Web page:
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Django Forms

Categories: Djangopython

Published on April 3, 2016

Last Modified on April 11, 2016

Forms give websites the ability for the reader to participate. Every website I've ever written has used forms. Creating a basic form in html, and writing the backend code to process the input in the most bare bones way isn't too much work, but that's not enough. A form should look good, give hints to the user about how to properly fill it out, and rigorously check the data provided. If there is a problem in the form data, the user should be gently coaxed to correct the problems. In this regard, django Forms facility helps a lot.

Basic Form

bla blah

Some Simple Validation

comes out of the box

Fields that depend on other fields

Adding Bot Deterent Capability

Many sites use Captcha to deter automatic form submission by Bots. The idea is that a human can read some poorly displayed characters correctly and repeat them back to a form in a field. A Bot program will have a much harder time doing this, and so the Bot submissions will fail. Like many people, I find Captcha to be annoying. The letters are often too poorly displayed to figure out correctly.

As an alternative, I prefer the form ask the user a question that is easy for a human being to answer correctly, but not a Bot. In this example, I am using a randomly generated arithmetic equation -- the sum of 2 or 3 randomly generated integers. To keep it easy, I limit the integers to numbers from 1 to 20. This is probably not a very good test, since the answer will be from 3 to 60, and I can imagine a bot could work that out by brute force. Perhaps a better test would be to display some text and ask for the second word that starts with 'C', or something.

Whatever the test, the form can generate the question and the answer when entered. When the form is submitted, the answer is checked. The problem is that HTTP is stateless, and so we need a way to save the answer when it is generated, so that the submit request can use it to test it.

Here is my code for the test:

import random                                
def produce_expression():
    return a tuple: expression (str), answer (int)
    num_terms = random.randint(2,3)
    operands = []
    while num_terms:
        n = random.randint(1,21)
        num_terms -= 1

    result = sum(operands)
    string_operands = map(str, operands)
    expression = " + ".join(string_operands)
    return expression, result

The code looks like this:

def contact(request):

test_expression, answer = produce_expression()
request.session['last_answer'] = request.session.get('answer', None)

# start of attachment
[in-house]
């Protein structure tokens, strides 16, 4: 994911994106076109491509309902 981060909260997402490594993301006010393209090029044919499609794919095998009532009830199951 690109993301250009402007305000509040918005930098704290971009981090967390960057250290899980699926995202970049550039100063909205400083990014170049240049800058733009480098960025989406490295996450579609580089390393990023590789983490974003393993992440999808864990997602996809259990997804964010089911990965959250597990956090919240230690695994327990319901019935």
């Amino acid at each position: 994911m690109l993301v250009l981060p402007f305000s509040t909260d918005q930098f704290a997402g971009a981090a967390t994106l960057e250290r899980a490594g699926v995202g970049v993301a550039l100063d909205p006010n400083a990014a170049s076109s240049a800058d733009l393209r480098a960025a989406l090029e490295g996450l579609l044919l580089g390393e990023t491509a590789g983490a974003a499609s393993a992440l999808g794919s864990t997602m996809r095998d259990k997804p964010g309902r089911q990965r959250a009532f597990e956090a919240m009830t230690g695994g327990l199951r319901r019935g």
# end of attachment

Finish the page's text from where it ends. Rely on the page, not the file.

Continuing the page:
request.session['answer'] = answer

answer = request.session['answer']
if request.method == 'POST': # If the form has been submitted...
    #form = ContactForm(request.POST) # A form bound to the POST data
    form = ContactForm(request.POST, request=request) # A form bound to the POST data
    if form.is_valid(): # All validation rules pass
        # Process the data in form.cleaned_data
        request.session['answer'] = ""
        return HttpResponseRedirect('/thanks/') # Redirect after POST
    form = ContactForm() # An unbound form

c = {'form': form, 'test': test_expression, 'answer': answer}
return render_to_response('blog/contact_form.html', c)

Every time the contact page is created we get a new question and answer:

test_expression, answer = produce_expression()
request.session['last_answer'] = request.session.get('answer', None)
request.session['answer'] = answer

When the user enters his answer in the form, the form is once again created, so we need to keep the answer that was correct when the user entered his choice. The session object which is included in the request object will maintain state for us

When we instantiate the form with the POST data, we also pass the request object which contains the session where we have stored the answer. In the form itself, we use the clean method to compare results.

class ContactForm(forms.Form):
    subject = forms.CharField(max_length=100, required=True)
    message = forms.CharField(required=True)
    sender = forms.EmailField(required=True)
    test_result = forms.IntegerField(label="Test Result", required=True)
    cc_myself = forms.BooleanField(required=False)

    def __init__(self, *args,**kwargs):
        # overide __init__ to grab the request object, and then initialize the parent class
        self.request = kwargs.pop('request', None)
        super (ContactForm,self).__init__(*args,**kwargs)

    # django runs clean_<field name> for each field in your form
    def clean_test_result(self):
        data = self.cleaned_data['test_result']
        if self.request.session['last_answer'] <> data:
            raise forms.ValidationError("You didn't get the math right!")

And here is the template: